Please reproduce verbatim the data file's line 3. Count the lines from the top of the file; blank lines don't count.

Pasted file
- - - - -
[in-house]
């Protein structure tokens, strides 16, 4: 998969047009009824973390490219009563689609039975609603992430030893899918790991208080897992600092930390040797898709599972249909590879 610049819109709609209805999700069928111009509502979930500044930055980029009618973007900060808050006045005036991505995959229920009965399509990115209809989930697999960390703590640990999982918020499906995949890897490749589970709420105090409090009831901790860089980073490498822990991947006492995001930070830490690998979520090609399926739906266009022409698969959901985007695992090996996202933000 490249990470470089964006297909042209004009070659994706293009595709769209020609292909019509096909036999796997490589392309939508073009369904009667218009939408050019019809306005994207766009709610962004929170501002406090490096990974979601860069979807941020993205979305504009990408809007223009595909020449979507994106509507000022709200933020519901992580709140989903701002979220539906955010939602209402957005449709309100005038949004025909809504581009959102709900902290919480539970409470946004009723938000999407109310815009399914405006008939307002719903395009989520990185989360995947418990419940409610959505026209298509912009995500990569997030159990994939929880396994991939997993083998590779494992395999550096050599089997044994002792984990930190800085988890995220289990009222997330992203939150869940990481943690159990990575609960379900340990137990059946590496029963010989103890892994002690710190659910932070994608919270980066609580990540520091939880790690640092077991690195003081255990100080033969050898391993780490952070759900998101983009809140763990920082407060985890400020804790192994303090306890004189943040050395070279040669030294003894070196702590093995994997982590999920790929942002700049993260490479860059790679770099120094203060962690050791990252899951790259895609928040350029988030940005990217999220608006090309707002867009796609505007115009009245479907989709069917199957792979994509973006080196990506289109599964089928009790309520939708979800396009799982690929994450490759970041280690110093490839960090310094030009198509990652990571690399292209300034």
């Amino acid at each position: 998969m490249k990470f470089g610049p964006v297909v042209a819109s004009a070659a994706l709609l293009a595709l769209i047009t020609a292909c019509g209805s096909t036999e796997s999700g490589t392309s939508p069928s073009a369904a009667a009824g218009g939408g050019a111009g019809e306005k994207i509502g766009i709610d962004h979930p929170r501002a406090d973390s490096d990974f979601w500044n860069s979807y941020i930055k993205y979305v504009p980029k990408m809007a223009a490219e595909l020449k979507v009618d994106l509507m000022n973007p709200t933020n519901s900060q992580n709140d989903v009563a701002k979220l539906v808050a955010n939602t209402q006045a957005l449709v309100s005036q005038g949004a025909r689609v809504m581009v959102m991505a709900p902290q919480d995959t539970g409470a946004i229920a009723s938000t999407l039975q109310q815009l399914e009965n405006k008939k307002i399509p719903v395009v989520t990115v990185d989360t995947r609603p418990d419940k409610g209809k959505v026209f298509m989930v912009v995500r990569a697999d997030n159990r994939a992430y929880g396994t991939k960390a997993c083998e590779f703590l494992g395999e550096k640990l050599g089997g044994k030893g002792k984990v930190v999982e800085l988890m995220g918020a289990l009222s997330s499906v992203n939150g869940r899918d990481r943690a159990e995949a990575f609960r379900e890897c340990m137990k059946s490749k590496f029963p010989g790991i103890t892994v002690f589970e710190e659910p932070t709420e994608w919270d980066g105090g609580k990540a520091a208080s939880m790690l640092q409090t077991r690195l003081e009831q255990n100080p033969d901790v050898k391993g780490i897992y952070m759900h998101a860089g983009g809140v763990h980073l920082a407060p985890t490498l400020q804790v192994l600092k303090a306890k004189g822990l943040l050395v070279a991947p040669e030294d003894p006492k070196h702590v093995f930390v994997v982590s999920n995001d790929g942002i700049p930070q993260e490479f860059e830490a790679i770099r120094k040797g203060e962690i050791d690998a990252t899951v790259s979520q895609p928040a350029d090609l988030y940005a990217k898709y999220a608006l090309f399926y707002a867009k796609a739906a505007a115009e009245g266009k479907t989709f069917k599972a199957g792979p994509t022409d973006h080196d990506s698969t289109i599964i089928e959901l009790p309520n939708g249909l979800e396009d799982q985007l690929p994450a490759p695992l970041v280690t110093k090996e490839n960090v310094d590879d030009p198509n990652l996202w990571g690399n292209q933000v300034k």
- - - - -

């Amino acid at each position: 998969m490249k990470f470089g610049p964006v297909v042209a819109s004009a070659a994706l709609l293009a595709l769209i047009t020609a292909c019509g209805s096909t036999e796997s999700g490589t392309s939508p069928s073009a369904a009667a009824g218009g939408g050019a111009g019809e306005k994207i509502g766009i709610d962004h979930p929170r501002a406090d973390s490096d990974f979601w500044n860069s979807y941020i930055k993205y979305v504009p980029k990408m809007a223009a490219e595909l020449k979507v009618d994106l509507m000022n973007p709200t933020n519901s900060q992580n709140d989903v009563a701002k979220l539906v808050a955010n939602t209402q006045a957005l449709v309100s005036q005038g949004a025909r689609v809504m581009v959102m991505a709900p902290q919480d995959t539970g409470a946004i229920a009723s938000t999407l039975q109310q815009l399914e009965n405006k008939k307002i399509p719903v395009v989520t990115v990185d989360t995947r609603p418990d419940k409610g209809k959505v026209f298509m989930v912009v995500r990569a697999d997030n159990r994939a992430y929880g396994t991939k960390a997993c083998e590779f703590l494992g395999e550096k640990l050599g089997g044994k030893g002792k984990v930190v999982e800085l988890m995220g918020a289990l009222s997330s499906v992203n939150g869940r899918d990481r943690a159990e995949a990575f609960r379900e890897c340990m137990k059946s490749k590496f029963p010989g790991i103890t892994v002690f589970e710190e659910p932070t709420e994608w919270d980066g105090g609580k990540a520091a208080s939880m790690l640092q409090t077991r690195l003081e009831q255990n100080p033969d901790v050898k391993g780490i897992y952070m759900h998101a860089g983009g809140v763990h980073l920082a407060p985890t490498l400020q804790v192994l600092k303090a306890k004189g822990l943040l050395v070279a991947p040669e030294d003894p006492k070196h702590v093995f930390v994997v982590s999920n995001d790929g942002i700049p930070q993260e490479f860059e830490a790679i770099r120094k040797g203060e962690i050791d690998a990252t899951v790259s979520q895609p928040a350029d090609l988030y940005a990217k898709y999220a608006l090309f399926y707002a867009k796609a739906a505007a115009e009245g266009k479907t989709f069917k599972a199957g792979p994509t022409d973006h080196d990506s698969t289109i599964i089928e959901l009790p309520n939708g249909l979800e396009d799982q985007l690929p994450a490759p695992l970041v280690t110093k090996e490839n960090v310094d590879d030009p198509n990652l996202w990571g690399n292209q933000v300034k």